Described as the moment of the end of the society of orders, The French Revolution defends the idea of equality and introduces the notion of merit. On the night of August 4th, the Assembly abolished privileges. Revolutionary discourse defends the idea of equality among human being, free and equal in right, from birth to death, and whatever their origins. By adopting « la loi Le Chapelier », in June 1791, the Assembly intends to prohibit corporatist privileges, and to ban lobbies to the Assembly, establishing the concept of equality, and a certain idea of society and socio-political values. If the text harms lobbies1, it raises the question of mutual aid within trades in a hierarchical society, structured around trades solidarities2, communal, municipal and territorial solidarities of the Middle Ages, as illustrated by the use and survival of « communal property » and the passage of the « common good », with right of use, to the « national good », inducing a change of scale of the commons and a distortion, by the distance, of the social bond.
At the same time, the great French schools (the School of Mines in 1783, Polytechnic and the Ecole Normale Supérieure in 1794 …) are created, designed to train the elite administrative and political, advocating a certain social ideal. Liberal philosophy supports this idea of meritocracy, an idea of society in which equality of opportunity is theorized and where only the result counts … A society denying any idea of »social reproduction », even when the educational disparities between territories are abysmal, even when the sociology of students integrating these schools leads de facto to a certain homogamy. Scandals in American universities highlight this crystallization and reveal a strong, exclusive, social reproduction3, showned by the number of American presidents graduates from the same universities, Harvard, in pole position. A skewed system, in which selection by both money and social network excludes a majority of citizens from accessing, from having a possibility to access to responsibilities.
Freedom, equality, fraternity, social mobility? This quadrilogy can be reasonably doubted, recent events seeming to point to a fixed society, in which risk is reduced, for the richest, both by heredity and selection from the youngest age, in kindergarden.
Inherited or learned ? Not eradicating the inequalities inherent to social origins, this meritocratic system, at the core of contemporary neo-liberal discourse, makes possible to point out the poorsest4, holding them accountable for their own failure, in a society, yet open and so « inclusive » in it rhetoric … Meritocracy, as a concept, is an important element of the current political discourse as support for social peace, as hope, as ambition, as a promise to the « excluded », the « less fortunate », but it seems to be a myth, regarding the recent studies on social determinism5. A look at the constitutive sociology of parliaments in Europe, a look at the social origins of the great entrepreneurs would be enough to clarify the point and to nuance this rhetoric about social mobility and this myth of equal opportunities, as proves quite clearly positive discrimination practiced in Europe …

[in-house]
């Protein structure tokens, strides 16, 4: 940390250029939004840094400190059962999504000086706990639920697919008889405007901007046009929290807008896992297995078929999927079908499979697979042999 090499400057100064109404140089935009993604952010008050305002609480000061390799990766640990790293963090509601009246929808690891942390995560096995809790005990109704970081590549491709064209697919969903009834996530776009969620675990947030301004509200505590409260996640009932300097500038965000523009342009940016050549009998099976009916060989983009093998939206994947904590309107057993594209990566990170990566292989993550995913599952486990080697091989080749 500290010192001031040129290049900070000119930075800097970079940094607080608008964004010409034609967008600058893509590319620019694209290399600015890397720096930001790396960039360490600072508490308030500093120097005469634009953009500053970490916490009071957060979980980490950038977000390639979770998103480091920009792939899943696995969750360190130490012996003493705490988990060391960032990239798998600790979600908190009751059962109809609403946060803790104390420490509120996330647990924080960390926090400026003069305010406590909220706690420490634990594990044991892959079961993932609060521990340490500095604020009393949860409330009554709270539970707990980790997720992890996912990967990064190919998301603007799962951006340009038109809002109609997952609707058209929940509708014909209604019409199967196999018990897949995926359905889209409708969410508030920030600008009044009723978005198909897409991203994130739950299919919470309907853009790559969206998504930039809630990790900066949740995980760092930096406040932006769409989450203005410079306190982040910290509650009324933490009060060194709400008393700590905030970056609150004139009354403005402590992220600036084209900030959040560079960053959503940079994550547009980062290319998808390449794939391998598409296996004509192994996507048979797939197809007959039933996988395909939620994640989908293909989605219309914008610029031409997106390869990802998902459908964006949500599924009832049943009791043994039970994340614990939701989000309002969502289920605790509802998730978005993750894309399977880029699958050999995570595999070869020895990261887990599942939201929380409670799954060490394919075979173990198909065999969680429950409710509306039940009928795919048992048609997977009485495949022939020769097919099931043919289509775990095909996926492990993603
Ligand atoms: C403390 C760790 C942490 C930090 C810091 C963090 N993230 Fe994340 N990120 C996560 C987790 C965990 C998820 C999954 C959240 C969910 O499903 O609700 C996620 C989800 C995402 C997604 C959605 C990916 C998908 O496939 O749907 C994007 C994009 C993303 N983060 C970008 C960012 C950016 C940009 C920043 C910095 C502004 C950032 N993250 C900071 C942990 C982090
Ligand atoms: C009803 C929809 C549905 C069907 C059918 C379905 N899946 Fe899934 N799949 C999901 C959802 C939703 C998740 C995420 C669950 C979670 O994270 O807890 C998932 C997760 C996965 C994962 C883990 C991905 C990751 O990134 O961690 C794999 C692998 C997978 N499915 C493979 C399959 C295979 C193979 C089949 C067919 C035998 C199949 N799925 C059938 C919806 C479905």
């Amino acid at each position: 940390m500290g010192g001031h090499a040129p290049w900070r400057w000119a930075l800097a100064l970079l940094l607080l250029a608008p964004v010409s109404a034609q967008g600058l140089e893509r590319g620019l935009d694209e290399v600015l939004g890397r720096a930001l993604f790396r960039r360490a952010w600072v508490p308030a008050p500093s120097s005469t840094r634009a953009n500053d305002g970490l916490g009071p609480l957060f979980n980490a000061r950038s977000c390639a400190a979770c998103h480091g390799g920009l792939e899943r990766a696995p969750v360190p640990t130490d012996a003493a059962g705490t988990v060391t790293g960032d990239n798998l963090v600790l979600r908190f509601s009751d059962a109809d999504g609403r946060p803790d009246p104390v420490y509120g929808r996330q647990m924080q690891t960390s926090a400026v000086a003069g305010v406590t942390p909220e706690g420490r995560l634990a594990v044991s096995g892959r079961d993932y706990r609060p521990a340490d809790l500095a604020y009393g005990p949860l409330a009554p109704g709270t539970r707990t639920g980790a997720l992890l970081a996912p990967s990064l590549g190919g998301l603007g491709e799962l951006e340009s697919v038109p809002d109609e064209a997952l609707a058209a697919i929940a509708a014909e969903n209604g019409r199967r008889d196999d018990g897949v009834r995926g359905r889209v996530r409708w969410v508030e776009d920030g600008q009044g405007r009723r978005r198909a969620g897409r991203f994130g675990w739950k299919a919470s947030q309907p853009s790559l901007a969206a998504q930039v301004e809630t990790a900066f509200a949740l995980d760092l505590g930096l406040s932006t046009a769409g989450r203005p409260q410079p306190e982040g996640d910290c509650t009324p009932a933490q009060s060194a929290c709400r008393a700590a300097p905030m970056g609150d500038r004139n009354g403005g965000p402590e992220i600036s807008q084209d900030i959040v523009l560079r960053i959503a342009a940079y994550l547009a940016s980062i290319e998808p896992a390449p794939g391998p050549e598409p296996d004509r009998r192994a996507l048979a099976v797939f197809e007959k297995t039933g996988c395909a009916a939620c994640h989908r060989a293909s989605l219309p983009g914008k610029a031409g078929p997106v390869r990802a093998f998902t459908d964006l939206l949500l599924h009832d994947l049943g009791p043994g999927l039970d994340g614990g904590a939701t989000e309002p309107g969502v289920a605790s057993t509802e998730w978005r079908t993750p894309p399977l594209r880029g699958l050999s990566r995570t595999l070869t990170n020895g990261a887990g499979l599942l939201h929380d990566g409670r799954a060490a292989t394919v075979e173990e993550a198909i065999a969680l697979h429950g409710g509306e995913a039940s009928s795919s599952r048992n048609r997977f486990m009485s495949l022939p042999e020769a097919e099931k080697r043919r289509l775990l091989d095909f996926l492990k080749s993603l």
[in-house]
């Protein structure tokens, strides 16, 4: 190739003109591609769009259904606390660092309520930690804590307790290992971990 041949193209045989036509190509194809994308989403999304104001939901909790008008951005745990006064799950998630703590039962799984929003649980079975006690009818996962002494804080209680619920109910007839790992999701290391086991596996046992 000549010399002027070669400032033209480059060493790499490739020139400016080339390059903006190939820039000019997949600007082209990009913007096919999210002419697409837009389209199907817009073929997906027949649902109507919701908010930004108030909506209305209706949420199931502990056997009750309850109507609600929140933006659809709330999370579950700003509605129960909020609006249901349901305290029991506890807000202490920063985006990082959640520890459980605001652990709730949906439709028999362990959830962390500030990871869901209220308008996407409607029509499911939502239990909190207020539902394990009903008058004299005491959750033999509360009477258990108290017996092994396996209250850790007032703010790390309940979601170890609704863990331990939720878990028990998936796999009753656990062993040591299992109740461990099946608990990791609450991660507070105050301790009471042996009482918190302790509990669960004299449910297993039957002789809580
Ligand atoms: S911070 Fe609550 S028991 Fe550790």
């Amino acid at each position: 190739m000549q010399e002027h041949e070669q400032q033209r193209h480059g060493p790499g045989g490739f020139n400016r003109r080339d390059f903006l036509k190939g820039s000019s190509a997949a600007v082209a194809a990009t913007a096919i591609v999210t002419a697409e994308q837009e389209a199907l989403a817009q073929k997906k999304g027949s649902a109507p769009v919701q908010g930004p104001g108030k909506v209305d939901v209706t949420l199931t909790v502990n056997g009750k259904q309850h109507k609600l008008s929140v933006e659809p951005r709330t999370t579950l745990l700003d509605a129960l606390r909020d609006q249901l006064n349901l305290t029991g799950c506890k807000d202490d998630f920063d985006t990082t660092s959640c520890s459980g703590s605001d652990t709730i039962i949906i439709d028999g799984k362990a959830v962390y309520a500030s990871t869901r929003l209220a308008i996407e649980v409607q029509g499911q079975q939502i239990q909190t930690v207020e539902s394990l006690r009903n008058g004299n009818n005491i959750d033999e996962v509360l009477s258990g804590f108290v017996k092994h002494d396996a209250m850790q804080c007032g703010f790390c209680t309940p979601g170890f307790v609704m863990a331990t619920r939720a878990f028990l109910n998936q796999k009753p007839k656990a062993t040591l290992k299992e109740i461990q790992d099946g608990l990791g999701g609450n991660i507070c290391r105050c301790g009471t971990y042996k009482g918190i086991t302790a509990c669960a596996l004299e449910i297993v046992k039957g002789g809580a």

What about school to remediate this failure6 ? Even if it reduces disparities, the educational system does not achieve the objective of decrystallizing social mobility, perhaps because it reproduces the same meritocratic system, the same code, and the same discourses of work value, reward and guilt system in case of failure …
The individual, personal failure as justification for a world increasingly closed, more and more immobile, individual failure as a cause for developing inequalities …
How to change that ? What is education ? Each historical period has it pedagogy, it way of learning. Historiography, by studying the characteristics of the educational system, has highlighted the fact that education, the educational system, is a direct, normative emanation of the socio-political system in which it is formed. From the universalism of renaissance, to the compartmentalization of the sectors today, the middle way could be an effective way to recreate the social link and reinject a little social mobility and democracy in our societies … Quick overview a few centuries of pedagogy …
In the Middle Ages, first universities appear, relatively autonomous units, in Bologna, Salamanca, Paris, Oxford … theology and scholastic occupying a large place.
Humanism, a current of thought that developed in Europe in the 15th and 16th centuries, considers human being of the Renaissance as a being who needs to be educated. Humanist pedagogy, claimed by Erasmus, Rabelais and Montaigne… offers a thoughtful acquisition of knowledge to lead to reflection and development of critical thinking, giving priority to the direct reading of ancient texts, hence the need to know the ancient languages (Greek, Latin, Hebrew). Humanism is also preoccupied with sport and hygiene: it is a healthy mind, in a healthy body that authors want to see emerge. Methodologically, private lesson by a preceptor is privileged, it is a benevolent education adapted to the rate of progression of the student. It is an elitist education, seeking an universal and total knowledge, whose organization takes root directly in it context, an education in which no discipline is neglected : so much the mind must be able to feed on different sciences, forming a harmonious unit..